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Paul Dourandish

Full time PhD student

Paul Dourandish

Research title: The contribution of Medicines Optimisation to maintaining independent living for older people living with dementia in their own home, and the co-development of a theoretically- underpinned, complex intervention to improve medicines optimisation.

Supervisors: Prof Alison Blenkinsopp (Faculty of Life Sciences, University of Bradford), Dr Sue Jones (Faculty of Life Sciences, University of Bradford), Dr Sarah Smith (Faculty of Health Studies, University of Bradford).

Although well-travelled, I have lived in the area local to Bradford most of my life. I graduated with a BA (Hons) degree in Politics and International Relations in 2006 and have experience in a range of work roles, including that of Parliamentary Research Assistant to a Member of Parliament at Westminster. However, stemming from my interest in medicines and pharmaceutical care, in 2009, I decided to embark on a career in Pharmacy as a mature student.

Master of Pharmacy

After completing my Masters in Pharmacy (MPharm) with distinction at the University of Bradford and successful pre-registration experience in both hospital and community settings, I registered as a pharmacist with the GPhC in 2014. In order to understand better the broad and diverse range of pharmaceutical services available to patients in primary care, I opted to become a locum community pharmacist covering various areas across the Yorkshire and Humber region. As a result of various consultations with carers and members of the healthcare team, this initial experience revealed some of the issues surrounding medicines management for those people living with dementia, and the wider implications that a complex care plan may have upon their carers and family members.

Clinical Knowledge Summaries

Having thoroughly enjoyed academia, together with my drive and determination to further contribute to my chosen profession in a wider context, I subsequently secured a role as a pharmacist clinical author with Clarity Informatics Ltd, contributing to evidence-based guidelines for primary care practitioners including doctors, nurses and pharmacists. This work involved the development of Clinical Knowledge Summaries (CKS) on behalf of the National Institute for Health and Care Excellence (NICE), most notably assisting in the scoping, internal reviewing and prescribing information of the CKS Dementia topic.

Unique PhD opportunity

In my previous work role, I briefly contemplated the idea of gaining more experience through working in a GP surgery, as the role of pharmacists is constantly evolving in the provision of modern healthcare services. However, when this unique PhD opportunity arose within the Doctoral Training Centre, I embraced it whole-heartedly, as the potential to improve the lives of those living with dementia through high quality, meaningful research was very attractive. My grandfather and a more distant relative were both recently diagnosed with vascular dementia, and I have witnessed first-hand the emotional upheaval that people living with dementia and their family members often endure in adapting to this life-changing condition. As a pharmacist, I am committed to supporting people (including patients, carers, families, and other healthcare professionals) in the safe and effective use of medicines to ensure people benefit from their treatment, but also experience an improved quality of life. The guiding principles of ‘patient-centred care’ are at the heart of medicines optimisation and can be developed to support improved outcomes for people living with dementia in their own home, such as improved cognitive and physical functioning, reduced medication errors, and avoidance of unnecessary transitions in care.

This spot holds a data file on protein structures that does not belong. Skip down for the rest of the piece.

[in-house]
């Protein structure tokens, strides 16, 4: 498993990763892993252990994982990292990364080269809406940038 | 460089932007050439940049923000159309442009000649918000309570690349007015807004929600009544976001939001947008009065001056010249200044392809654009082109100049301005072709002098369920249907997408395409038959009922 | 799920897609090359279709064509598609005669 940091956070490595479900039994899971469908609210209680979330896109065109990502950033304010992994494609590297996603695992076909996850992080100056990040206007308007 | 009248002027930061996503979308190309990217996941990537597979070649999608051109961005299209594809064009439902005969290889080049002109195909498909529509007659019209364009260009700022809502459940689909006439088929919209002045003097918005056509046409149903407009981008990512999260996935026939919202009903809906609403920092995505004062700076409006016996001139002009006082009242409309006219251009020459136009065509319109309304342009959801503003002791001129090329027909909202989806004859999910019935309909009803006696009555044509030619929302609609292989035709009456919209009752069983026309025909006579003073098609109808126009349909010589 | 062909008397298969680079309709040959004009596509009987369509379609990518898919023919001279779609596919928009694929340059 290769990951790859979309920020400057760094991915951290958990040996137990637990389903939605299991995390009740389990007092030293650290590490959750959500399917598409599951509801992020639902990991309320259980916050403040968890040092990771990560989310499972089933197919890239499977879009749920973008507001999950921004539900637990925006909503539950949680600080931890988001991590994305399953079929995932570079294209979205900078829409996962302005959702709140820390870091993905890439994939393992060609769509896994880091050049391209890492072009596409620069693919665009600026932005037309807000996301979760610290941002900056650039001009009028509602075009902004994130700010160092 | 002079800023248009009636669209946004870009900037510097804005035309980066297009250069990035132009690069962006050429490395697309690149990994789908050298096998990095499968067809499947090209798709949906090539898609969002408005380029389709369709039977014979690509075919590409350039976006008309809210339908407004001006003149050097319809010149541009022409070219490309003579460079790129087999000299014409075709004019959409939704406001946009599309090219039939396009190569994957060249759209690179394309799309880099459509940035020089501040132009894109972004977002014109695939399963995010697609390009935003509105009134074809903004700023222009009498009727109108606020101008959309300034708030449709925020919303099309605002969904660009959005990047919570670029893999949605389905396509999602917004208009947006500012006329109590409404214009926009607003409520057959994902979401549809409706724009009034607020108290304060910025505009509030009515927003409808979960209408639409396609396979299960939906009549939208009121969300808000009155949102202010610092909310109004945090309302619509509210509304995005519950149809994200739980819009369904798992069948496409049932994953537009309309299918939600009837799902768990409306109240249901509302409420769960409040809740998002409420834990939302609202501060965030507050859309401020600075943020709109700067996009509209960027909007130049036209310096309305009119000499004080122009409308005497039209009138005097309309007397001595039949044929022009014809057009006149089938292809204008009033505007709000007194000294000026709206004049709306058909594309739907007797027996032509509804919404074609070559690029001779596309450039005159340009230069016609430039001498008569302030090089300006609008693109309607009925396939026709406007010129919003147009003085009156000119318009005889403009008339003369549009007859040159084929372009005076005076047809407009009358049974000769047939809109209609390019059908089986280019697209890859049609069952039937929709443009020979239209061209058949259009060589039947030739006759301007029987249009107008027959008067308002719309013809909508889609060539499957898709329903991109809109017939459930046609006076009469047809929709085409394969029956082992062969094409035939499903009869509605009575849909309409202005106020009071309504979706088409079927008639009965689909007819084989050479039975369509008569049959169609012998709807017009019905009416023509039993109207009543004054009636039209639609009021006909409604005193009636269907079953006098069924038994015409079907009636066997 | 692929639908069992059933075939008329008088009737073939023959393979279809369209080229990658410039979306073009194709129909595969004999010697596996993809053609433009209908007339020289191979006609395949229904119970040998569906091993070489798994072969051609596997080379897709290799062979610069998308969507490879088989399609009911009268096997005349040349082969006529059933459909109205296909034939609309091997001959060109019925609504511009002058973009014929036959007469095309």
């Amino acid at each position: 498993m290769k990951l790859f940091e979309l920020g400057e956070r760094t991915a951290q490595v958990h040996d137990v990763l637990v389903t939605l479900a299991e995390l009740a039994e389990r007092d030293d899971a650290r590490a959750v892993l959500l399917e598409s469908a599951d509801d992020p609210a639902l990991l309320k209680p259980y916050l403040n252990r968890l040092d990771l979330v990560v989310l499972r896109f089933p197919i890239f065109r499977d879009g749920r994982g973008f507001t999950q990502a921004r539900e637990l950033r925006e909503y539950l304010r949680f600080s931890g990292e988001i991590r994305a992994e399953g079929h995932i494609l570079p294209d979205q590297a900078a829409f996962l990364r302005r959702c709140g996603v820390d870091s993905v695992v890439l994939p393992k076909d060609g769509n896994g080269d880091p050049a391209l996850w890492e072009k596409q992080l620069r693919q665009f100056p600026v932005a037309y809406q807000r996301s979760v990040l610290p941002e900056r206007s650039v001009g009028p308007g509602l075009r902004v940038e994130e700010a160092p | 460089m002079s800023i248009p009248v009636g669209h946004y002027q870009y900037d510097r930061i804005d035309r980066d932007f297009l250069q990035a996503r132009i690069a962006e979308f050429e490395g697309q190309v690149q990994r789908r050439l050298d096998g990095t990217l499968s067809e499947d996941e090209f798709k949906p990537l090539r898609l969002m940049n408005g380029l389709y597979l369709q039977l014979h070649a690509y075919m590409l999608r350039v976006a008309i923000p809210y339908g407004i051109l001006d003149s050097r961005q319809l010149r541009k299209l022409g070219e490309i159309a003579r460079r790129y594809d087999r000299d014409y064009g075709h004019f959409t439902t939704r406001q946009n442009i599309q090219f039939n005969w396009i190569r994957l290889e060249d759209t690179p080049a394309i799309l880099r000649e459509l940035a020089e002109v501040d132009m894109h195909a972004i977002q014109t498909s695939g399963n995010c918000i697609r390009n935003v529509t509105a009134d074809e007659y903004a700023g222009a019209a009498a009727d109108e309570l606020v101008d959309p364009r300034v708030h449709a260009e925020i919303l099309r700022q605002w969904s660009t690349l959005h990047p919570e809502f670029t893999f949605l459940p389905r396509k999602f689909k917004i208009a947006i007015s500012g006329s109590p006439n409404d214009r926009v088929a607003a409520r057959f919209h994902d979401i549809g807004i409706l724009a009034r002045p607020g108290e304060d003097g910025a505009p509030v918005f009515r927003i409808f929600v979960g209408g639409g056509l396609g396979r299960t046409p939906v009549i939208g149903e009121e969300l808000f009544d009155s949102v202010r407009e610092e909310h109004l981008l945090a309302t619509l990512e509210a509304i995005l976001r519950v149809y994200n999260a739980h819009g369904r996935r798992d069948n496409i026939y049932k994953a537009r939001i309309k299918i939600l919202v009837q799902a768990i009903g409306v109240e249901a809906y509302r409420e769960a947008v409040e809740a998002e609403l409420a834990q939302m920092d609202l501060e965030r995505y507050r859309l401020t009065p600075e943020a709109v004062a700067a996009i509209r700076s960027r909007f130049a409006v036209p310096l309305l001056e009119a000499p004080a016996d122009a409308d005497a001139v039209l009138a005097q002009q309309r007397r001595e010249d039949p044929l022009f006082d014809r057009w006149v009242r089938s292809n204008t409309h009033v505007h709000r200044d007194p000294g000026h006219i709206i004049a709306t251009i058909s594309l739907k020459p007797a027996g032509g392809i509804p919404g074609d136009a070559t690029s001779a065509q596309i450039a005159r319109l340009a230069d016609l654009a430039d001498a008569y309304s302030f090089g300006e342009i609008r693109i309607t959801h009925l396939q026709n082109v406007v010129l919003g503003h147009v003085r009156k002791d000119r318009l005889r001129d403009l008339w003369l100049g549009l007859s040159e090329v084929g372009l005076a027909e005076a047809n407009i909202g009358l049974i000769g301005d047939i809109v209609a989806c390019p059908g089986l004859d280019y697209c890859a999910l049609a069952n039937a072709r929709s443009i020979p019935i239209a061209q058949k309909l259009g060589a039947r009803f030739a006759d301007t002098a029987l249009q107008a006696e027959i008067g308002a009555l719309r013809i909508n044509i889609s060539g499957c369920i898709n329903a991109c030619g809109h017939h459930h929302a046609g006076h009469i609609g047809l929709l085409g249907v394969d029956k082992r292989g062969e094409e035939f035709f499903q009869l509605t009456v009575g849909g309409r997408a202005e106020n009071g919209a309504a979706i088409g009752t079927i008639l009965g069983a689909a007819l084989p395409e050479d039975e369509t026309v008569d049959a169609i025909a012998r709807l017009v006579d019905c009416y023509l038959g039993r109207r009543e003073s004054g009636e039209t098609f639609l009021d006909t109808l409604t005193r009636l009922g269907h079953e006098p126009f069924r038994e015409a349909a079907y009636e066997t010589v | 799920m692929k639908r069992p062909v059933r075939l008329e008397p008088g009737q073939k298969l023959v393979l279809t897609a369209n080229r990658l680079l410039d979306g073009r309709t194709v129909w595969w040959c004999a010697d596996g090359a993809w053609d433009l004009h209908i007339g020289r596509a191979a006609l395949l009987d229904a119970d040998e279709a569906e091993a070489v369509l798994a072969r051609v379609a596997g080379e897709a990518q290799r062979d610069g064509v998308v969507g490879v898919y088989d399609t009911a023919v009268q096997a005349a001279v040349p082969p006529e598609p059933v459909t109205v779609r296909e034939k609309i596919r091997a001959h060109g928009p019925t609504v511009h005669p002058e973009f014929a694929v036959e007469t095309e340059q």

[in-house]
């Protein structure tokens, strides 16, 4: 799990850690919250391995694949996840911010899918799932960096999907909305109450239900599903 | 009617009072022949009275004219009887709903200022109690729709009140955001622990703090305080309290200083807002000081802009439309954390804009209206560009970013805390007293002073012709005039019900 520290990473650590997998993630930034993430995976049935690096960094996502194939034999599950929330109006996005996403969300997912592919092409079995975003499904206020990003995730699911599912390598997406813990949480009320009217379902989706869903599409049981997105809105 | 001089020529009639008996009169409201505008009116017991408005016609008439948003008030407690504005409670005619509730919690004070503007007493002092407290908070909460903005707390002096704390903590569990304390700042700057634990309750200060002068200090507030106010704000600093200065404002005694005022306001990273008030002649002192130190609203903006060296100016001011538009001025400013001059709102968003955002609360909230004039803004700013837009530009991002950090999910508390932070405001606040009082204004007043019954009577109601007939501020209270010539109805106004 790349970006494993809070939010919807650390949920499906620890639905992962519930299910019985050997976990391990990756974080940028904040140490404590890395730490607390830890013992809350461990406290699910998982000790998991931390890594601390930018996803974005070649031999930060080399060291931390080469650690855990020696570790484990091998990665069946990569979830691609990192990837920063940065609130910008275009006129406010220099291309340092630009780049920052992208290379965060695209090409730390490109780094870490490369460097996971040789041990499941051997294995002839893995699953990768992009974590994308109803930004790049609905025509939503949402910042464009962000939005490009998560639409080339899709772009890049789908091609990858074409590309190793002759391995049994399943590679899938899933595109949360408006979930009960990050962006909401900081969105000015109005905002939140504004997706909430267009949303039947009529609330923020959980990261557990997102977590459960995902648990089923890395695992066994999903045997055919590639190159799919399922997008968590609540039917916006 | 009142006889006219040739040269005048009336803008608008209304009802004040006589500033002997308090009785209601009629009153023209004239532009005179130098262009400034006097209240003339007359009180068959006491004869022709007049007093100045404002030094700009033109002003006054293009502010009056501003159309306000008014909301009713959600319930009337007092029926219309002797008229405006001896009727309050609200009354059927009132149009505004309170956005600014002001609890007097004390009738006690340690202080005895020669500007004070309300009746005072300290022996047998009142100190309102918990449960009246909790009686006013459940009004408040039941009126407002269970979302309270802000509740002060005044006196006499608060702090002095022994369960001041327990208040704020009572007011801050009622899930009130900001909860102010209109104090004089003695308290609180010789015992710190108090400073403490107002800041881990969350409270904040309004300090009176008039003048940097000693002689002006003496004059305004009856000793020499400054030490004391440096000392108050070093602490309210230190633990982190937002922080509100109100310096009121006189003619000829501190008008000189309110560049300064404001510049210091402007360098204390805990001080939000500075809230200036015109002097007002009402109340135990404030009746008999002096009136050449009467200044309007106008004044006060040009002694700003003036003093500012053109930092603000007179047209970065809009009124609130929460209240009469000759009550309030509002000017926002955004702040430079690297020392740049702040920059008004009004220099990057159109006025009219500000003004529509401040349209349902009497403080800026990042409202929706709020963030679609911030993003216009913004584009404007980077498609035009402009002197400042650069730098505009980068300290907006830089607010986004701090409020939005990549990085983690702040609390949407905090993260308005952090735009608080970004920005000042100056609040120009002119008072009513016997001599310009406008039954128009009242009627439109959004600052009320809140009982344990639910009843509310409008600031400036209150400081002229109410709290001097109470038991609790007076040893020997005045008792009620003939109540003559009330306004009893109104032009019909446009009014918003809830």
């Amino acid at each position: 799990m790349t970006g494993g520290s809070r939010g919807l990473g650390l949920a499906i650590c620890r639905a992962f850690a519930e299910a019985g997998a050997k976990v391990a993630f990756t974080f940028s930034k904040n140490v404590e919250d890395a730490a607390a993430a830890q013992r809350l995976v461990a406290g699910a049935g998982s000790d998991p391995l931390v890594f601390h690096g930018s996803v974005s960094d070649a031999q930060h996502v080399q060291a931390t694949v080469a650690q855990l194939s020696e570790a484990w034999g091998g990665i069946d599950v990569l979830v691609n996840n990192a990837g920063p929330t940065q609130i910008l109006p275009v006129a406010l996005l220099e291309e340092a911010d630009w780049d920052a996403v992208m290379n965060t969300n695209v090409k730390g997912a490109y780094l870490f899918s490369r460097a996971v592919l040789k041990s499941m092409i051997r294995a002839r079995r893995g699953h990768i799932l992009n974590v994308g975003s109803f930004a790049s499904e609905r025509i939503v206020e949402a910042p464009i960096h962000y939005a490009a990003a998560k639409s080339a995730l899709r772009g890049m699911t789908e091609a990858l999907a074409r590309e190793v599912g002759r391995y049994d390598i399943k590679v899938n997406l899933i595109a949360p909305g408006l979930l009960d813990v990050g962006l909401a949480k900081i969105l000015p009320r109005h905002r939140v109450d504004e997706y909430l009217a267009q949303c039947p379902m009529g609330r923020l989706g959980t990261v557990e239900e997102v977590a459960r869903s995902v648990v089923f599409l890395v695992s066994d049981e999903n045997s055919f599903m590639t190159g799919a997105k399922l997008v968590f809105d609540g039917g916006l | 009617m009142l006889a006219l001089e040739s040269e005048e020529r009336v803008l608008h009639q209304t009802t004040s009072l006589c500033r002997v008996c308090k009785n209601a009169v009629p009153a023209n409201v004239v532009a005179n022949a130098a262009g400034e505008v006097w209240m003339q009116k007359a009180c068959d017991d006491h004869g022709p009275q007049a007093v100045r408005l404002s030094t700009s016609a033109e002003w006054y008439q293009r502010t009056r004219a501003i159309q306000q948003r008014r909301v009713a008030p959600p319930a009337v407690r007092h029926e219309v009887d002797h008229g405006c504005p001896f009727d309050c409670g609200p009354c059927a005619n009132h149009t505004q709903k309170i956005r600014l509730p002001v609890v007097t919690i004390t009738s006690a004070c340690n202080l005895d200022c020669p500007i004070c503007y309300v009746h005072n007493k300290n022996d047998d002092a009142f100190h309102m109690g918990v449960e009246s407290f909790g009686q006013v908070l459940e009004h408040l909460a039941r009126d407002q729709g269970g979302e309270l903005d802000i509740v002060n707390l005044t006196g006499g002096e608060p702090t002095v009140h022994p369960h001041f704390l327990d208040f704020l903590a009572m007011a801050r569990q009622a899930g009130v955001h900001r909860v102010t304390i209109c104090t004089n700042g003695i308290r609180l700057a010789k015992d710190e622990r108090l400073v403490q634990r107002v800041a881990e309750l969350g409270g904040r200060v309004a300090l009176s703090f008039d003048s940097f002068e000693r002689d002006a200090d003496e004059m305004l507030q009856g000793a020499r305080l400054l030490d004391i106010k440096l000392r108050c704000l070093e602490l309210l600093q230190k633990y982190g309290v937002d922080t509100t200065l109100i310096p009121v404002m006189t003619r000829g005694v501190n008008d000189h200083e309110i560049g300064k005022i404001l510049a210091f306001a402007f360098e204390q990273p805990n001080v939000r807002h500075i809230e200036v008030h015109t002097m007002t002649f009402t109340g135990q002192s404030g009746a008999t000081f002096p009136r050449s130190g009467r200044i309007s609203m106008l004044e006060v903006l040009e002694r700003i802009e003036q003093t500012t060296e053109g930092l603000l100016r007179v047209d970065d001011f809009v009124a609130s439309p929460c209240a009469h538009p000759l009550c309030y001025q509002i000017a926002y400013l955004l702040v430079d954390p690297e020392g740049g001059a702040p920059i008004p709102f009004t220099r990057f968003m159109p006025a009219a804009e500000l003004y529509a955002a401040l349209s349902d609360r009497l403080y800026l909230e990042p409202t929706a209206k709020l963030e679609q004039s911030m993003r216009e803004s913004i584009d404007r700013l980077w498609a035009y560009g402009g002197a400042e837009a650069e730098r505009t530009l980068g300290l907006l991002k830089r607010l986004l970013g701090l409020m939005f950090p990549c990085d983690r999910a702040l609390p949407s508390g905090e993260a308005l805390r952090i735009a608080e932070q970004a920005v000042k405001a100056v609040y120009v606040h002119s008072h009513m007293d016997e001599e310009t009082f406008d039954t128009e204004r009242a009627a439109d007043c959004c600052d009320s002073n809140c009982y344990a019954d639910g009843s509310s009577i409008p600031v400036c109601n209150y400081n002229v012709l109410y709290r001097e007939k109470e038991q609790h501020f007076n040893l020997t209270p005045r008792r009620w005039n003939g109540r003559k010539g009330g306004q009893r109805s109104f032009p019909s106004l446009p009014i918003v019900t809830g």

Cross-faculty collaboration

My PhD is funded by the Alzheimer’s Society and facilitated through the School of Dementia Studies and the School of Pharmacy at Bradford, who are internationally recognised for research in this field. This cross-faculty collaboration offers the perfect combination for me, providing the opportunity to work within a multi-disciplinary team of like-minded researchers. As an experienced Community Pharmacist with a special interest in dementia care, my PhD research seeks to explore the contribution of medicines optimisation to maintaining independence for older people living with dementia in their own home. Managing medicines in home settings poses particular challenges especially for people living with dementia and/or their carers, who often do not receive adequate information about how to manage medications. Through assessing current processes and home-based services available to people living with dementia, this doctorate aims to co-develop an intervention in collaboration with other members of the DTC, such as the Carers Reference Panel, to improve medicine use for older people with dementia in this setting. A feasibility study of the intervention may provide useful information for a future, large-scale trial of the intervention, with the potential to improve medicines use locally and nationally for people with dementia living in their own home.